Leicestershire mother wins speed camera campaign

Becki Holwell
Image caption Becki Holwell was killed when her boyfriend lost control of the car on the A6 in Leicestershire

A Leicestershire mother has won her campaign to have an extra speed camera installed near the collision blackspot where her daughter was killed.

Three years ago, Julie Holwell, 45, from Mountsorrel, lost her 20-year-old daughter in a road crash on the A6.

Becki Holwell was a passenger in the car being driven by her boyfriend, who lost control on the road towards the One Ash roundabout near Loughborough.

The local Road Safety Partnership said it would be installing the camera.

Ben Crossley was jailed for two years after he admitted causing the death of Miss Holwell by careless driving, at Leicester Crown Court.

Campaign fails

After her daughter's death, Mrs Holwell campaigned for increased road safety on the A6 between Loughborough and Quorn.

She said she had delivered a 1,900-name petition, in support of having cameras, to Leicestershire County Council.

Mrs Holwell told them: "This is going to happen again, something needs to be done on this road.

Image caption Julie Holwell said her life 'ended' the night her daughter died

"Only a speed camera will stop them."

Mrs Holwell's campaign to have a fixed speed camera was initially rejected in 2010. She said she was told by the county council that speeding on the road was not serious enough to justify it.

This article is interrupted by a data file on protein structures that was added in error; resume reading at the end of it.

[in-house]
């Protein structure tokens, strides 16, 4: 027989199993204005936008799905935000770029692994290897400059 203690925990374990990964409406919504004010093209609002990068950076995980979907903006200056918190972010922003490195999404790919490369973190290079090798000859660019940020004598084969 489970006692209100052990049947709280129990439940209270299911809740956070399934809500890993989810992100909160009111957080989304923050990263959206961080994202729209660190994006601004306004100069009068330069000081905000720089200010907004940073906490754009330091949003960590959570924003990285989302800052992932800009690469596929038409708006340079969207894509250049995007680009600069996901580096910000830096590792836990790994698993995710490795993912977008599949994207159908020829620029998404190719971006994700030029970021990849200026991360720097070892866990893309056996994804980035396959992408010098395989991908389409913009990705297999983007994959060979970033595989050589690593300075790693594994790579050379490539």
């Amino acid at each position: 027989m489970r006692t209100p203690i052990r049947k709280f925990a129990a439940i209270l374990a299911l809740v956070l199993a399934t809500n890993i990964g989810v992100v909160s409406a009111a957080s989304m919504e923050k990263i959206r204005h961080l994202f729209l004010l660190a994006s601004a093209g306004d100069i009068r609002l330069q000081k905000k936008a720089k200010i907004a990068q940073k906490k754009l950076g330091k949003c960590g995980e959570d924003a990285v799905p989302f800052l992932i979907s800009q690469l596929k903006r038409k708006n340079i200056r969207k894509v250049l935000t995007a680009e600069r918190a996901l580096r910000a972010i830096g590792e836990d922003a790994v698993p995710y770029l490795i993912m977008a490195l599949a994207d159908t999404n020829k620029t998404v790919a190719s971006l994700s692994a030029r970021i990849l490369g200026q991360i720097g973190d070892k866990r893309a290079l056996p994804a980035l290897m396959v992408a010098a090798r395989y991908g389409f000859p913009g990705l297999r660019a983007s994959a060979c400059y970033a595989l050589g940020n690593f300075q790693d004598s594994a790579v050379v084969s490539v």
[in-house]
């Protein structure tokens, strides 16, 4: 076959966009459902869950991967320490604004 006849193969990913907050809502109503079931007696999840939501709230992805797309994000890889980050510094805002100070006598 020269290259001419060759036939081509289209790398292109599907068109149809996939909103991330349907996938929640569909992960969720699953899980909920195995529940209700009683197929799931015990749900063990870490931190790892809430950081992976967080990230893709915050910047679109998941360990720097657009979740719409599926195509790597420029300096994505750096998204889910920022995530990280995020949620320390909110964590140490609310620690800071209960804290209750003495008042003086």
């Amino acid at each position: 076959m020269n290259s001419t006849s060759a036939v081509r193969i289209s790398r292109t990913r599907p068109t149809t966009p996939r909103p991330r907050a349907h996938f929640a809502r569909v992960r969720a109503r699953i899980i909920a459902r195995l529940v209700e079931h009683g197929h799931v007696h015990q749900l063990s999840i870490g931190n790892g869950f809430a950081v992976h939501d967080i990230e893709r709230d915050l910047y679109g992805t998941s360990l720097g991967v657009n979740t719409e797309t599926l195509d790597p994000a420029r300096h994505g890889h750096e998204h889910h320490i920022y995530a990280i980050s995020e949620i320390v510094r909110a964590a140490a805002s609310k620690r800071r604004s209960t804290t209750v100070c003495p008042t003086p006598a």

Ian Drummond, the council's assistant director and chairman of the Leicestershire and Rutland Road Safety Partnership, said: "The installation is guided by strict government criteria.

"Earlier accident studies on this stretch of the A6 resulted in new safety measures, including a 50mph speed limit."

The county council said it had relined the road and laid anti-skid surfacing shortly before the 20-year-old was killed in 2008.

'Very dangerous'

Mrs Holwell said the road was still "very dangerous" and further deaths and crashes had happened after the safety measures were carried out.

"Some people approaching the roundabout are still speeding," she said.

"They slam on the brakes as they get there - that's not a safe way to drive."

Mr Drummond said: "People are still driving too fast, we've decided to install a fixed speed camera as part of this year's casualty reduction programme."

Mrs Holwell welcomed the decision and said she did not want another family to have their "heart broken".

"The thought of it being three years ago since I last spoke to or saw Becki is just heartbreaking," she said.

"The night that Becki was killed, my life ended as well."

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